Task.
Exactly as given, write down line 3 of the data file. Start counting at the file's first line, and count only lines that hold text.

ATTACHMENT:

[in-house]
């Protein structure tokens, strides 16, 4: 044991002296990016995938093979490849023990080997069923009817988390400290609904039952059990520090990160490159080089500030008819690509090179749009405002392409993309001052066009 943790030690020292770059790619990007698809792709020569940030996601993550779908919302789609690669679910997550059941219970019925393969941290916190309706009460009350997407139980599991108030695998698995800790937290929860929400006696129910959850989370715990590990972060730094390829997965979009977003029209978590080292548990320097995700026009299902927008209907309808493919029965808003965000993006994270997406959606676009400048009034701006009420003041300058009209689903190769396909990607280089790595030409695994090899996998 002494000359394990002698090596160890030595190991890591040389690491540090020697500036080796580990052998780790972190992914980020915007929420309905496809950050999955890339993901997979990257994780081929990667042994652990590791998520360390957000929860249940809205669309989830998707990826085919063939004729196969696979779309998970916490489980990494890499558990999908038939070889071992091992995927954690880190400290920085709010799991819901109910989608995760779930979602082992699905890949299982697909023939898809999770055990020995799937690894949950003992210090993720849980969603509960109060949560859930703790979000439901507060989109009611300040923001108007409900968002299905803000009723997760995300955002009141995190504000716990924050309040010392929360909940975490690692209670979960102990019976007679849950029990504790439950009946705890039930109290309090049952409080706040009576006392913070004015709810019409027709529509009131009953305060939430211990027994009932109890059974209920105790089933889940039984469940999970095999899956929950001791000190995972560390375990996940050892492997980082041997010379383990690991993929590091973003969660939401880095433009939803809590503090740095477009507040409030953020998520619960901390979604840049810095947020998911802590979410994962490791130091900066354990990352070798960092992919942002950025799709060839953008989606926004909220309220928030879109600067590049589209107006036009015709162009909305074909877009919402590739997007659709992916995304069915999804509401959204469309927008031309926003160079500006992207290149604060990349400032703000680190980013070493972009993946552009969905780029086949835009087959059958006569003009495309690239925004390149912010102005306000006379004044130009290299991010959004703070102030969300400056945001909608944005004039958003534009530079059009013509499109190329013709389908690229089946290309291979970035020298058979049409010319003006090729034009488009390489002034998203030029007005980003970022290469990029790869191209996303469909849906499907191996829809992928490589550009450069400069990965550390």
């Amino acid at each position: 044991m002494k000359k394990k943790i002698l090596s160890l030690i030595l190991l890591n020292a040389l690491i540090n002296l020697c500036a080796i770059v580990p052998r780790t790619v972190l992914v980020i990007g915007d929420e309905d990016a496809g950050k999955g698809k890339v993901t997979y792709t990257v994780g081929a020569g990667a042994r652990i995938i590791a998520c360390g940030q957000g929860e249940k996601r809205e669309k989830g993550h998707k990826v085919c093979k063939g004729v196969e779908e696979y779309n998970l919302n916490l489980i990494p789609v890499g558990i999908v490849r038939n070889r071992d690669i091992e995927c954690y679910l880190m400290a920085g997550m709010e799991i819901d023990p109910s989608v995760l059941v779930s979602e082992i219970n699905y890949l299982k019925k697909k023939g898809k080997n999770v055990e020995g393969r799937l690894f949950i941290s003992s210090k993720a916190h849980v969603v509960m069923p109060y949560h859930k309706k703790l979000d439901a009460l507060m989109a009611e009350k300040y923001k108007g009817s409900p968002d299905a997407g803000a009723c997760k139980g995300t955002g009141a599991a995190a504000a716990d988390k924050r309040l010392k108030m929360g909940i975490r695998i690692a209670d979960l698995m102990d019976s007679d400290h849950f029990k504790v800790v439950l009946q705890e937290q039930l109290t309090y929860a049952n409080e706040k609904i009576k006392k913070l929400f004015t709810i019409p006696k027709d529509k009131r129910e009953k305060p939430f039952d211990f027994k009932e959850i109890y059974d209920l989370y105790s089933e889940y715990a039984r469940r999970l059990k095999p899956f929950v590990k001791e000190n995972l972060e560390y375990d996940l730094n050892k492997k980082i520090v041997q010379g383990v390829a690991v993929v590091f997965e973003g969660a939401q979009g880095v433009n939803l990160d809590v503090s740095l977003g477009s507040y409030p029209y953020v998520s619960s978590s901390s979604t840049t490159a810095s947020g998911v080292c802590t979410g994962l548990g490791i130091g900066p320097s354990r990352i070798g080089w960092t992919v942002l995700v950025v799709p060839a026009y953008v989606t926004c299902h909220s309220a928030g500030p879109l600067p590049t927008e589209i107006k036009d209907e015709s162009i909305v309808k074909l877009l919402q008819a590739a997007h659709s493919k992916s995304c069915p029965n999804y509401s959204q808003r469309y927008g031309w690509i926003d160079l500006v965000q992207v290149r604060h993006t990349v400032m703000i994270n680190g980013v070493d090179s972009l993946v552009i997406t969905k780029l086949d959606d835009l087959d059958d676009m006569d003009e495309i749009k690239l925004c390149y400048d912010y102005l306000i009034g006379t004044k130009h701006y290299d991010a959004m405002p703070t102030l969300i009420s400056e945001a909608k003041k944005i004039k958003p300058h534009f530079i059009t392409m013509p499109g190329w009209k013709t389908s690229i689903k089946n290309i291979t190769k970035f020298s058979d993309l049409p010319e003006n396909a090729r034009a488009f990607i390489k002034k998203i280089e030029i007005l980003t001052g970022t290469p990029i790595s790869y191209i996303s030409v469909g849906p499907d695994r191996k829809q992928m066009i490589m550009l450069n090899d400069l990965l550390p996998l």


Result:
């Amino acid at each position: 044991m002494k000359k394990k943790i002698l090596s160890l030690i030595l190991l890591n020292a040389l690491i540090n002296l020697c500036a080796i770059v580990p052998r780790t790619v972190l992914v980020i990007g915007d929420e309905d990016a496809g950050k999955g698809k890339v993901t997979y792709t990257v994780g081929a020569g990667a042994r652990i995938i590791a998520c360390g940030q957000g929860e249940k996601r809205e669309k989830g993550h998707k990826v085919c093979k063939g004729v196969e779908e696979y779309n998970l919302n916490l489980i990494p789609v890499g558990i999908v490849r038939n070889r071992d690669i091992e995927c954690y679910l880190m400290a920085g997550m709010e799991i819901d023990p109910s989608v995760l059941v779930s979602e082992i219970n699905y890949l299982k019925k697909k023939g898809k080997n999770v055990e020995g393969r799937l690894f949950i941290s003992s210090k993720a916190h849980v969603v509960m069923p109060y949560h859930k309706k703790l979000d439901a009460l507060m989109a009611e009350k300040y923001k108007g009817s409900p968002d299905a997407g803000a009723c997760k139980g995300t955002g009141a599991a995190a504000a716990d988390k924050r309040l010392k108030m929360g909940i975490r695998i690692a209670d979960l698995m102990d019976s007679d400290h849950f029990k504790v800790v439950l009946q705890e937290q039930l109290t309090y929860a049952n409080e706040k609904i009576k006392k913070l929400f004015t709810i019409p006696k027709d529509k009131r129910e009953k305060p939430f039952d211990f027994k009932e959850i109890y059974d209920l989370y105790s089933e889940y715990a039984r469940r999970l059990k095999p899956f929950v590990k001791e000190n995972l972060e560390y375990d996940l730094n050892k492997k980082i520090v041997q010379g383990v390829a690991v993929v590091f997965e973003g969660a939401q979009g880095v433009n939803l990160d809590v503090s740095l977003g477009s507040y409030p029209y953020v998520s619960s978590s901390s979604t840049t490159a810095s947020g998911v080292c802590t979410g994962l548990g490791i130091g900066p320097s354990r990352i070798g080089w960092t992919v942002l995700v950025v799709p060839a026009y953008v989606t926004c299902h909220s309220a928030g500030p879109l600067p590049t927008e589209i107006k036009d209907e015709s162009i909305v309808k074909l877009l919402q008819a590739a997007h659709s493919k992916s995304c069915p029965n999804y509401s959204q808003r469309y927008g031309w690509i926003d160079l500006v965000q992207v290149r604060h993006t990349v400032m703000i994270n680190g980013v070493d090179s972009l993946v552009i997406t969905k780029l086949d959606d835009l087959d059958d676009m006569d003009e495309i749009k690239l925004c390149y400048d912010y102005l306000i009034g006379t004044k130009h701006y290299d991010a959004m405002p703070t102030l969300i009420s400056e945001a909608k003041k944005i004039k958003p300058h534009f530079i059009t392409m013509p499109g190329w009209k013709t389908s690229i689903k089946n290309i291979t190769k970035f020298s058979d993309l049409p010319e003006n396909a090729r034009a488009f990607i390489k002034k998203i280089e030029i007005l980003t001052g970022t290469p990029i790595s790869y191209i996303s030409v469909g849906p499907d695994r191996k829809q992928m066009i490589m550009l450069n090899d400069l990965l550390p996998l």